Venezuelan Foreign Minister Says The Country Is Trying To Keep From Turning Into Syria
Foreign Minister Delcy Rodríguez told BuzzFeed News in an exclusive interview that things are not “fine” in the country.
CARACAS, Venezuela — Venezuelan Foreign Minister Delcy Rodríguez told BuzzFeed News in an exclusive interview that things are not “fine” in the country and drew a comparison between Venezuela’s rising opposition movement, which has gained widespread regional sympathy, and the start of civil war in Syria.
“It happened in Syria, too," she said. "An opposition to a government, governments of other countries that are supporting the opposition to the Syrian government. Well, let’s look at how Syria ended up. A country that has been at war for six years now.”
Venezuela has been rocked by protests for two months, with demonstrators demanding a humanitarian channel for much-needed food and medicine to be allowed into the country, as well as early elections to challenge President Nicolás Maduro. Protests intensified after the Supreme Court stripped the opposition-controlled National Assembly of its powers in March, and then again after Maduro said he would convene a citizens' assembly to rewrite the constitution on Monday.
Rodríguez said the “international hysteria” over the situation in Venezuela has been created by international news outlets that don’t report on the problems in countries like Brazil, Mexico, and Paraguay. If “what is happening in Venezuela gives off the perception of schizophrenia, it would be multiplied over there," she added.
Maduro has blamed the crisis in Venezuela on an “economic war” waged from Washington, DC, to destabilize his government and usher in one that is friendly to American interests.
Other officials previously loyal to Maduro’s regime have begun assigning blame to the government.
Attorney General Luisa Ortega on Wednesday condemned the authorities’ heavy repression of protesters in an interview with the Wall Street Journal. At least 31 people have been killed during demonstrations in recent weeks. Ortega’s increasingly critical and public statements about the spiral of state-sponsored violence have led many to believe there may be a growing crack in government.
When asked about Ortega’s recent statements, Rodríguez dismissed the idea of reading too much into the attorney general's words, since the role is meant to be nonpartisan in Venezuela.
Yibrar Saab Fornino, the son of Venezuela’s pro-government human rights ombudsman, released a video last month saying he had been a victim of police repression. Wearing a plain white T-shirt, the 20-year-old looked straight into the camera, set up in an external, undisclosed location. “Dad… Do what’s right.”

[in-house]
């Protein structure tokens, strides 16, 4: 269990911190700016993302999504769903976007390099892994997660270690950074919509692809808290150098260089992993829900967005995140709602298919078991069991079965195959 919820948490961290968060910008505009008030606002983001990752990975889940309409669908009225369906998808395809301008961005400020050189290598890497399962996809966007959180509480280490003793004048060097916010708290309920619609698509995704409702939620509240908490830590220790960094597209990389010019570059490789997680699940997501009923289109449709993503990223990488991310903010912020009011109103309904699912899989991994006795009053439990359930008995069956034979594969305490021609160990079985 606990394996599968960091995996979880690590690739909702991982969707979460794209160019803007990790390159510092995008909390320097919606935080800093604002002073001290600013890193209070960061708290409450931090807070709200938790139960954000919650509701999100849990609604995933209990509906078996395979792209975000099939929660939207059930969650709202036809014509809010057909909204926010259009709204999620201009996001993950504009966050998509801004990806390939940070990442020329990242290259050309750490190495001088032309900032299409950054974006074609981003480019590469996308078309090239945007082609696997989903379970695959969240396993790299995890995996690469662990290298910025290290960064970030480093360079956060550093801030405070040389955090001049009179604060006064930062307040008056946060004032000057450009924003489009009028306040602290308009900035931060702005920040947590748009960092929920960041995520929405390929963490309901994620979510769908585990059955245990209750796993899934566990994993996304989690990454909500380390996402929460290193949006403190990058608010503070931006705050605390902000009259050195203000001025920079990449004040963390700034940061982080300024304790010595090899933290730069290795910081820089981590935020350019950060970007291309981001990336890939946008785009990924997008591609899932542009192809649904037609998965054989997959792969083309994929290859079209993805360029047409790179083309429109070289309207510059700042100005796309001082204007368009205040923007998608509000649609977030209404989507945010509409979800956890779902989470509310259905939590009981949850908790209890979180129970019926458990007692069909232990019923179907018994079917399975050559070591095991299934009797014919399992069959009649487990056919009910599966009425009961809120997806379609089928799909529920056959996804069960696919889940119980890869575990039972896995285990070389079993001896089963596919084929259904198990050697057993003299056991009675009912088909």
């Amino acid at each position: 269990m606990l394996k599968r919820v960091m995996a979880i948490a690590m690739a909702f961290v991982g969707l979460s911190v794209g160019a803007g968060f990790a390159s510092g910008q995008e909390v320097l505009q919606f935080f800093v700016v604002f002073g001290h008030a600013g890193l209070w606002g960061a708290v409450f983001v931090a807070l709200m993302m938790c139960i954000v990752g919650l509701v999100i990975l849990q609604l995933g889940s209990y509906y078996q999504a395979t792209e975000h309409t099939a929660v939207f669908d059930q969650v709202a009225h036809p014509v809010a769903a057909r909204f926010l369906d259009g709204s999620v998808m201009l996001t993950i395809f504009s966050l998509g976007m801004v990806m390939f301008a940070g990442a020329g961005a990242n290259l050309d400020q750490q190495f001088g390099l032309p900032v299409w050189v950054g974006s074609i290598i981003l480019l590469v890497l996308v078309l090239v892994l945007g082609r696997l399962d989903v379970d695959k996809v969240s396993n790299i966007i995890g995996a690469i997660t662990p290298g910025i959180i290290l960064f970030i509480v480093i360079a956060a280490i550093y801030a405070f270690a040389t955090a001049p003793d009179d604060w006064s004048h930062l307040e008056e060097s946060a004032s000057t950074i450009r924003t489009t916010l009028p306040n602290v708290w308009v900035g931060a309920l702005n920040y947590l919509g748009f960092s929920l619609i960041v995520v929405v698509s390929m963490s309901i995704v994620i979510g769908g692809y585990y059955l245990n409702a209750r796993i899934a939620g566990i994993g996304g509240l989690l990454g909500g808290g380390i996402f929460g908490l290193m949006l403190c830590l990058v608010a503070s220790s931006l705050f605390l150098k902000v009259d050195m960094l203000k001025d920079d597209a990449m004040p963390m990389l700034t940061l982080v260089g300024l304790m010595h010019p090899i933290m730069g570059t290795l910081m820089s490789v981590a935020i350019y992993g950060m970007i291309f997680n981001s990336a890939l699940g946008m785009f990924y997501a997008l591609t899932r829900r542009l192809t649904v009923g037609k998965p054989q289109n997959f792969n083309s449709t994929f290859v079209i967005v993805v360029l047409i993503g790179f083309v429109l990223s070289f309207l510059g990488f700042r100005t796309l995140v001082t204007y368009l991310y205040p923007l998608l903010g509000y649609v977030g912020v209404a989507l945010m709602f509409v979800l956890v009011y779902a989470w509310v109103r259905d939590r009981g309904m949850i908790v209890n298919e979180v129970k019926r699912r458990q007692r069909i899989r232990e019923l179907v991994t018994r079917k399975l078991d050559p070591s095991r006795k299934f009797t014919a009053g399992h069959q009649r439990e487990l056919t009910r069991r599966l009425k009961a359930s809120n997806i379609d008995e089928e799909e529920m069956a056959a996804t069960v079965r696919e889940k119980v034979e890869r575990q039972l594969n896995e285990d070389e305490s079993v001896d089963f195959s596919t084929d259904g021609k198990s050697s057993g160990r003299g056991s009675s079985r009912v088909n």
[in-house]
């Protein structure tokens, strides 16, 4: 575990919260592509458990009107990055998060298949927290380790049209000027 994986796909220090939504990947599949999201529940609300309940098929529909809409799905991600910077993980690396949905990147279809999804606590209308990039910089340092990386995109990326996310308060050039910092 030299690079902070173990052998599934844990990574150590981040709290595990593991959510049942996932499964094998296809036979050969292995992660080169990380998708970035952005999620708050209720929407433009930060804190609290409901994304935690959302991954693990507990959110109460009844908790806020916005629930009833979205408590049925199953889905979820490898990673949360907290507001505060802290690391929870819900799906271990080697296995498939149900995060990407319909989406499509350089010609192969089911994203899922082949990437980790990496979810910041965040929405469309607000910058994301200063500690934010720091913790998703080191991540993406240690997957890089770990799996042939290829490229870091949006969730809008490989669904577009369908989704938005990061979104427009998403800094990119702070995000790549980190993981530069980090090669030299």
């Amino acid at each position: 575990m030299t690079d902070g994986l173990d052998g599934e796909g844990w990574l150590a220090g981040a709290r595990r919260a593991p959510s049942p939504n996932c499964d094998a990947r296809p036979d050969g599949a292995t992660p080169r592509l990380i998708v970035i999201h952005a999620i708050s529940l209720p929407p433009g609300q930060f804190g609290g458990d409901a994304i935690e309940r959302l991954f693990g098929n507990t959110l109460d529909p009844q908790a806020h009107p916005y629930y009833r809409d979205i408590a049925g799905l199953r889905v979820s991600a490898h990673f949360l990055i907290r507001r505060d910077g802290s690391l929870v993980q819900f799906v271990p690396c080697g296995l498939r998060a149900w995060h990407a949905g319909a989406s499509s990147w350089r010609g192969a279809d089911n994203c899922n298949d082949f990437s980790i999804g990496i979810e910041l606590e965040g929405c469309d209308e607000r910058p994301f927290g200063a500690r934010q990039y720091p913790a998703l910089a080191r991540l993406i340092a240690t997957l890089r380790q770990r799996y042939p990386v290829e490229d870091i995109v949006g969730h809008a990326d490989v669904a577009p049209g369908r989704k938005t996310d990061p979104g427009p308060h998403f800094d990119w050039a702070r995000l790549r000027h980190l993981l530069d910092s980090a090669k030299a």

Protests in Caracas have recently spilled over to the western parts of the city, known as a pro-government stronghold.
As international pressure has grown, the Venezuelan government has pushed back; Rodríguez announced Venezuela was leaving the Organization of American States after the international body called a special session to discuss how to restore democracy to the oil-rich South American nation.
Governments around the region have expressed growing concern; several US congressmen have called for new sanctions and for providing humanitarian aid to Venezuela.
Maduro’s government, however, appears to want to keep the US at arm’s length.
"President Trump made a campaign promise, a promise which surprised the whole world, that was against interventionism from the US in any part of the world," she said. "We hope he keeps this electoral promise."
Rodríguez pointed out that Venezuela, too, is offended over the wall Trump plans to build along the Mexican border. “That is not just a wall against Mexico, it's a wall against all of Latin America and the Caribbean," said Rodríguez.
Two allies Venezuela is open to? Russia and Cuba.
The foreign minister, who praised Russia’s deepening political and economic involvement in the country, said Cuba is an example for Venezuela, especially in relation to its OAS departure.
"If you think about it, five or six decades later, many of the governments that accused Cuba are now asking for relations to be re-established, asking it to resume commercial and economic ties. It cost five or six decades for them to realize the historic error that the exclusion from the OAS meant.”